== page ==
Ventilation: mixed. It does zip in front, but this design choice is all about it being a tent. I personally prefer the way a normal poncho vents on the sides, though on occasion it's nice to be able to unzip to access things underneath. But "closed in on all sides" isn't necessarily an advantage, for this reason --- ventilation.

In general I don't like it as well as a poncho as my Golite poncho. I always "belt" my poncho to keep it under control (especially in wind), and I have to hike the GC up a bit to do this and still have freedom to move my arms (I'm a trekking pole user). The result is less "rain skirt" type of coverage than I get with a conventional poncho. It's also just a little bit more "fiddly" --- have to make sure a couple of fabric loops that are part of the tent aspect are secured inside, for example, and each time you morph from cape mode to tent mode or back there's some fiddling required. Not a huge deal, but something.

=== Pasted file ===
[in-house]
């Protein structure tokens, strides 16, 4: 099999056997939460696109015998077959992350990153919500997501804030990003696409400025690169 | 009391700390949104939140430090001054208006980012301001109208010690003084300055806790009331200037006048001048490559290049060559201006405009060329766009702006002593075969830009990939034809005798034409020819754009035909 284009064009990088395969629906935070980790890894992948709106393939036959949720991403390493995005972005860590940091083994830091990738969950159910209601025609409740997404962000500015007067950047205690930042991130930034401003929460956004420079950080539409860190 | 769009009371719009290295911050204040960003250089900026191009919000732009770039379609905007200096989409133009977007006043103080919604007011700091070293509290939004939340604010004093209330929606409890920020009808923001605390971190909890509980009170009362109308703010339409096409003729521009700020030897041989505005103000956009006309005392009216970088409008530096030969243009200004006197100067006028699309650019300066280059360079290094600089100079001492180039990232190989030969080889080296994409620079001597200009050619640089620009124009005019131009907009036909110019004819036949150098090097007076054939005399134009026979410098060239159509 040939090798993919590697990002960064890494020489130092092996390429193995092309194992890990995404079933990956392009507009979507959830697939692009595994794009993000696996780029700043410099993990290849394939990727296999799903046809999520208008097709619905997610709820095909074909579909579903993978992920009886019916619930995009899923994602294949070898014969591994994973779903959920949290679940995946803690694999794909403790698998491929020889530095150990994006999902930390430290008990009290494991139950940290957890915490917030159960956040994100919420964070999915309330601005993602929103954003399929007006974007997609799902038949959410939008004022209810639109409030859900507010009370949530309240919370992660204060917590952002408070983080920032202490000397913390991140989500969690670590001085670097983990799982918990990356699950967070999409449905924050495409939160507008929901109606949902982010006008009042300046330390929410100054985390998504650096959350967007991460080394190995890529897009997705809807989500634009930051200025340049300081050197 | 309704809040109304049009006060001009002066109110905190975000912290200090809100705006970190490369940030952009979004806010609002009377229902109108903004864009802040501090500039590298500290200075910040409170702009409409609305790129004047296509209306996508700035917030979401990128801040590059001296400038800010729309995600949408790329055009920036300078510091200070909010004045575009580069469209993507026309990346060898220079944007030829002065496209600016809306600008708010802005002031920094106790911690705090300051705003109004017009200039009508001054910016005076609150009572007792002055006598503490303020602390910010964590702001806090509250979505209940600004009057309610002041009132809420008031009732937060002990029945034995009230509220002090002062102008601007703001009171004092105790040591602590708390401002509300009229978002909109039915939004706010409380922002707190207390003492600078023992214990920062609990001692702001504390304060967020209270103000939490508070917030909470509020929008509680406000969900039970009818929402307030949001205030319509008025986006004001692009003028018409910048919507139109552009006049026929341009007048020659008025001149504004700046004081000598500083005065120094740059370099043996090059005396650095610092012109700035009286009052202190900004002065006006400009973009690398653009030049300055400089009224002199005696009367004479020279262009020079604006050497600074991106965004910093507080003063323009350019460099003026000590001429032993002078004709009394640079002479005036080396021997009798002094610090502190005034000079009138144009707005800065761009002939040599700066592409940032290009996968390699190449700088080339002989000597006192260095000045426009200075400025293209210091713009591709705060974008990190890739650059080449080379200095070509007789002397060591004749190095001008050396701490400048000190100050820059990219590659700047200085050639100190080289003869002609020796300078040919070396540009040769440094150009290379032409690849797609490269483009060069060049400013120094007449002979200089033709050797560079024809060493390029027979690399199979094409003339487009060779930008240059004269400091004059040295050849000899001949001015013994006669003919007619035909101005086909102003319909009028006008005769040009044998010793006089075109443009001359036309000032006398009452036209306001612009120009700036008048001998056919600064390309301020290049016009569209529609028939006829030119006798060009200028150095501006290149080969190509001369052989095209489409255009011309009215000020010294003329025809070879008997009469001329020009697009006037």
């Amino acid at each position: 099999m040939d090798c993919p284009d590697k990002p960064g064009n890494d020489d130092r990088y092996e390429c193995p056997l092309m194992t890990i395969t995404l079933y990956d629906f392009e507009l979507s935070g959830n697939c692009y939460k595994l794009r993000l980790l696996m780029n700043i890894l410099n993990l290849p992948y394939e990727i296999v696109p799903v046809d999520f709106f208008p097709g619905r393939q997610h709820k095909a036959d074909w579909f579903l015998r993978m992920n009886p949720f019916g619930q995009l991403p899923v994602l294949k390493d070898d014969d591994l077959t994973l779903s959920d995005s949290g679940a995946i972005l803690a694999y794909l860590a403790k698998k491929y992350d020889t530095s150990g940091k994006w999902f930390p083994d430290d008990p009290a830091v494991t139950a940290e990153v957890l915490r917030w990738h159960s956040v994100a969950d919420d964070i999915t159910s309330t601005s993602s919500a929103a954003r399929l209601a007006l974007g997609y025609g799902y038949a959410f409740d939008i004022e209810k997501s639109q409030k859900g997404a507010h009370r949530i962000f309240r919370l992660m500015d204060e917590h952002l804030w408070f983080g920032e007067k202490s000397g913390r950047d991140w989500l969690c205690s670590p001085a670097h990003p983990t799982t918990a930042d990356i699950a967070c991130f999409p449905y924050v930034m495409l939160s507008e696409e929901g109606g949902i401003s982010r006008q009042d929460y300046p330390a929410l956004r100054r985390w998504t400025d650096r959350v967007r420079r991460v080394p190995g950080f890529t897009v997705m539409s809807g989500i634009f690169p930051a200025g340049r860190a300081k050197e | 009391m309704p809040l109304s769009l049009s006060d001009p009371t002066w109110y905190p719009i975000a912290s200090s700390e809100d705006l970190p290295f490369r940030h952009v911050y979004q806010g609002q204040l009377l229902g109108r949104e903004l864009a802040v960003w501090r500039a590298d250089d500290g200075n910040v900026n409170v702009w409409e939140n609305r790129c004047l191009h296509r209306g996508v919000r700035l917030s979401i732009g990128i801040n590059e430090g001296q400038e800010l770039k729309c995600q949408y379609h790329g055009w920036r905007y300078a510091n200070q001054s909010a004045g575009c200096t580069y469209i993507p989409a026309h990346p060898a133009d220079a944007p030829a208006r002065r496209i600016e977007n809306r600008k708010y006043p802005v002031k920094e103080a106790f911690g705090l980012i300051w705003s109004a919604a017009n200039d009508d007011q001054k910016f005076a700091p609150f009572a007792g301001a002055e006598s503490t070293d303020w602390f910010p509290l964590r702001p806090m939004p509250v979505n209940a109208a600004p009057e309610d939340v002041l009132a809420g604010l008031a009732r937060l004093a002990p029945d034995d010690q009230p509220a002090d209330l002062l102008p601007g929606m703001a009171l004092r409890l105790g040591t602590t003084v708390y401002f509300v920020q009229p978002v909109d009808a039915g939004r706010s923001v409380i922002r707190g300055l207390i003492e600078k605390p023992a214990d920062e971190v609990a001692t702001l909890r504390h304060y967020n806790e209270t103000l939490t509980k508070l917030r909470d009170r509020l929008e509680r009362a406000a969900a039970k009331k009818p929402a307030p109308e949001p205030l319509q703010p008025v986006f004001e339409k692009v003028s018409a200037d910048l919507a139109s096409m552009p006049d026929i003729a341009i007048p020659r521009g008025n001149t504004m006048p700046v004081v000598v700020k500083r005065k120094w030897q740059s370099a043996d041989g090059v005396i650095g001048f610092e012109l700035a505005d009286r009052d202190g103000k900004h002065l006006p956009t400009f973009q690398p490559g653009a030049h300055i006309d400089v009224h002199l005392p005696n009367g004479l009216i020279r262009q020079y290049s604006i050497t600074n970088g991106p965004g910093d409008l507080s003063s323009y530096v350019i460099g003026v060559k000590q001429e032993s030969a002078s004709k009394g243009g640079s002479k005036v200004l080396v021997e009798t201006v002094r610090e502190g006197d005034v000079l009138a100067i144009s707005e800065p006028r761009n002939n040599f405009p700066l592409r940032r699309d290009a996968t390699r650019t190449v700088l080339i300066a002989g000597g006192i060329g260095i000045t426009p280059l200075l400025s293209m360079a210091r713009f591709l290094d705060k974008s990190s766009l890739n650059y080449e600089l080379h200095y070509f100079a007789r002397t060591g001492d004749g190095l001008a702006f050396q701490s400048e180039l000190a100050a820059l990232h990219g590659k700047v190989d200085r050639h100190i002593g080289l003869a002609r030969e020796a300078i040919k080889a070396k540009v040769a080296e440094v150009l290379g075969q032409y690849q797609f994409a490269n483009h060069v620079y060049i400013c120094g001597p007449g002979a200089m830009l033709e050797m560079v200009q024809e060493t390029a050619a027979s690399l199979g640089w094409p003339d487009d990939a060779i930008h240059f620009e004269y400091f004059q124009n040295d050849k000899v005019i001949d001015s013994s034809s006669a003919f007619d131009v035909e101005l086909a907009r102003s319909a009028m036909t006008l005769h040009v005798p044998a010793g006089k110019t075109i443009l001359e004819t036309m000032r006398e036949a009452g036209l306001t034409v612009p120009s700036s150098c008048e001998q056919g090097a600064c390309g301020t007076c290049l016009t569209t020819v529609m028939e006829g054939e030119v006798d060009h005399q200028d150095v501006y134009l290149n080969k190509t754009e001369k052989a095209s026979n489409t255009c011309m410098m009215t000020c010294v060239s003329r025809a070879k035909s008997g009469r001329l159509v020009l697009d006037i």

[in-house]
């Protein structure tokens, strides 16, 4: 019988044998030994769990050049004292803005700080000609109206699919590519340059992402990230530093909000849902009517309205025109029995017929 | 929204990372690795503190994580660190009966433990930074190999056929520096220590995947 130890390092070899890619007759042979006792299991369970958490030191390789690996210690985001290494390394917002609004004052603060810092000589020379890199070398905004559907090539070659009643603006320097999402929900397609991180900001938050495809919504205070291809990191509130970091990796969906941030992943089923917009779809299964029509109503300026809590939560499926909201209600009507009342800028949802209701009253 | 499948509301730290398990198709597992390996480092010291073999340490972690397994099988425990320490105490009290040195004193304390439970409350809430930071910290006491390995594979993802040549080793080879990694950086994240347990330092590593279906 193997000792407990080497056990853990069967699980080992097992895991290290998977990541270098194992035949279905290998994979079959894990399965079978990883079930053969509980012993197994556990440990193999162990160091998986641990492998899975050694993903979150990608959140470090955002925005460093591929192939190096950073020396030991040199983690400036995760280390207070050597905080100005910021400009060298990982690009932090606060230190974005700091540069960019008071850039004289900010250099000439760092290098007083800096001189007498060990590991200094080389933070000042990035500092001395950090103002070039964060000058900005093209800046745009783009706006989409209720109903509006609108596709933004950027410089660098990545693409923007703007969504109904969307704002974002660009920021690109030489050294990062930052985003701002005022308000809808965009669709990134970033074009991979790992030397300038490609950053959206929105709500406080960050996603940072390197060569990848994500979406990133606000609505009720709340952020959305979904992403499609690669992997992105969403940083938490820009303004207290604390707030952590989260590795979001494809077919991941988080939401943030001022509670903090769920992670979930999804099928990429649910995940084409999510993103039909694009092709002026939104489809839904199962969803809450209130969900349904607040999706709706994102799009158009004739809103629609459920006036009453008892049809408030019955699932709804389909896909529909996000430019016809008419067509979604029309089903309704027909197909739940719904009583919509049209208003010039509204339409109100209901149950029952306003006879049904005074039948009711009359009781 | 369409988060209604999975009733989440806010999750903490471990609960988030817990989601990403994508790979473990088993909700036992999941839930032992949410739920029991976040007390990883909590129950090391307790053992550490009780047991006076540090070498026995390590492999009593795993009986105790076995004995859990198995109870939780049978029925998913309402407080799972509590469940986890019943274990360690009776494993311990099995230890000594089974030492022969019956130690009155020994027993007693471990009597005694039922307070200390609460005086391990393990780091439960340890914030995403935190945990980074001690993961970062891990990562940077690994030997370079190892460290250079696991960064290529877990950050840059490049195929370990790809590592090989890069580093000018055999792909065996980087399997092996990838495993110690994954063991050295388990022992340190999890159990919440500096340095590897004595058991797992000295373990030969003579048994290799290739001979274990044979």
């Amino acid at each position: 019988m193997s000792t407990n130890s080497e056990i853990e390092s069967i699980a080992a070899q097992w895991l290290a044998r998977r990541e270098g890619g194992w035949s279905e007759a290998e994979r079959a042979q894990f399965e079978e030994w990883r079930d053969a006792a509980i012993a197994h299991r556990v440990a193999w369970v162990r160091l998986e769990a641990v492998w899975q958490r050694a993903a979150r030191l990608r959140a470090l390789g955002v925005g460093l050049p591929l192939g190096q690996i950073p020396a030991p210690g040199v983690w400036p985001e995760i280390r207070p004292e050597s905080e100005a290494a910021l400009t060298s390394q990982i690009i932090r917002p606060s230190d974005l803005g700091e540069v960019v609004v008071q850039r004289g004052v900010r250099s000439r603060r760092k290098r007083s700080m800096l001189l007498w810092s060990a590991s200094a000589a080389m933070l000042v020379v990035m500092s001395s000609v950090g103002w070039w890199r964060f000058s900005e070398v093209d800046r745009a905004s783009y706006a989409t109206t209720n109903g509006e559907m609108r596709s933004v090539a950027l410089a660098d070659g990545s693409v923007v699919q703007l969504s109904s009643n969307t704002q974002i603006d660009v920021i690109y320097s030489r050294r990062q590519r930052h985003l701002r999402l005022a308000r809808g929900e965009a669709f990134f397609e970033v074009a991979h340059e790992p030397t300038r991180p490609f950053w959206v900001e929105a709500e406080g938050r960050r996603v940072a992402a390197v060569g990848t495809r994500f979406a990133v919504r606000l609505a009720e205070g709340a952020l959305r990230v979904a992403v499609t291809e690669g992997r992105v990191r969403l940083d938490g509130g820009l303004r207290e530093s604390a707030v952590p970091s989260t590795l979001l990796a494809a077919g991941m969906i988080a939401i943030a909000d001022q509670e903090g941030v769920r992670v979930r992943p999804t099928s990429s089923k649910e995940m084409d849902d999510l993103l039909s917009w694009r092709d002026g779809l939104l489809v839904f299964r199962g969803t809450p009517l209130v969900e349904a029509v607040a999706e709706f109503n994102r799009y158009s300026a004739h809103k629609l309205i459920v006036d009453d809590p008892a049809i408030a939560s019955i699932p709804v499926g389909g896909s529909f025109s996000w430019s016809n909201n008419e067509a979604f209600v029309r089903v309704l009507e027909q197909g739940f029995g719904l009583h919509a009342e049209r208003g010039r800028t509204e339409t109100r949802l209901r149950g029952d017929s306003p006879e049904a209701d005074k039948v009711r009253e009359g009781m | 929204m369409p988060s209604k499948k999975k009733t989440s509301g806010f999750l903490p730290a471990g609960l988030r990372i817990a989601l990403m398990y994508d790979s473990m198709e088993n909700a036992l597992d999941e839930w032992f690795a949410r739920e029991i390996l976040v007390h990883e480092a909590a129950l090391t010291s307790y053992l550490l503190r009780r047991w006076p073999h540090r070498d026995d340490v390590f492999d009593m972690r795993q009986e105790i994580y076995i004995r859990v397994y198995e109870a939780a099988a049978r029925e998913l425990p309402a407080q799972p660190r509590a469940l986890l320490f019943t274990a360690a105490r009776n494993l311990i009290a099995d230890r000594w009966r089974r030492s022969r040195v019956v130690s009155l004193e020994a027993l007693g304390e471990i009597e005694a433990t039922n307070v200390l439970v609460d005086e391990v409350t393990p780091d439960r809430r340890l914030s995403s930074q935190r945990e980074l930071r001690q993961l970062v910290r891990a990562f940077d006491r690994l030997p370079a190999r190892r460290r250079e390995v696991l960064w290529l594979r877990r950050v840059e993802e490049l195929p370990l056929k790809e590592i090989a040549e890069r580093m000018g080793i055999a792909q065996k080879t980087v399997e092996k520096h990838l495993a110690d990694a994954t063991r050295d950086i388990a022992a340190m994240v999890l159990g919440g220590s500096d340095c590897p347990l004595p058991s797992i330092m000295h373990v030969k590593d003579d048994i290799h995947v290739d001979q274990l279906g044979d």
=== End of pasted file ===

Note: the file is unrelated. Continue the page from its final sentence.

Bottom line is that it's acceptable as a poncho but not optimal.

Arms exposed: I bought some very light tyvek sleeves that are made for folks that work with chemicals and the like; these work okay, though a little weird looking at times (who cares ...).

The issue you didn't address is how it works as a tent, and in particular, as a tent for relatively tall people. Some folks find it challenging to keep both their head and the foot end of their sleeping bag from touching the (single-wall) sides when setup as a tent. Since it's floorless, I liked the idea of a very light bivy for relatively cold and wet periods, but this of course adds weight (and fiddle factor, plus potential for condensation inside the bivy when used).

And if it's buggy out, you either need to be the type of person that's happy with just a head net, or buy and add the weight of the inner bug net for it. Which latter is a bit constraining to live inside of. The tent itself is surprisingly roomy, other than the length issue, given the weight. The inner net tent: less so.

I like carrying it on day hikes where it's my emergency shelter, or on trips where I don't anticipate tons of rain or bugs. If the weather is pretty iffy or it's buggy out, I'm inclined to another shelter + raingear combo.

I'm definitely not trying to speak for all GC owners here; I know that others weight things a bit differently, this is just my personal take on a piece of very clever gear that on occasion evinces some awkward compromises.

01-04-2011, 01:46
how much do the DRI DUCKS weigh? i know how much the Packa weighs. But what do the DRI DUCKS weigh? Thanks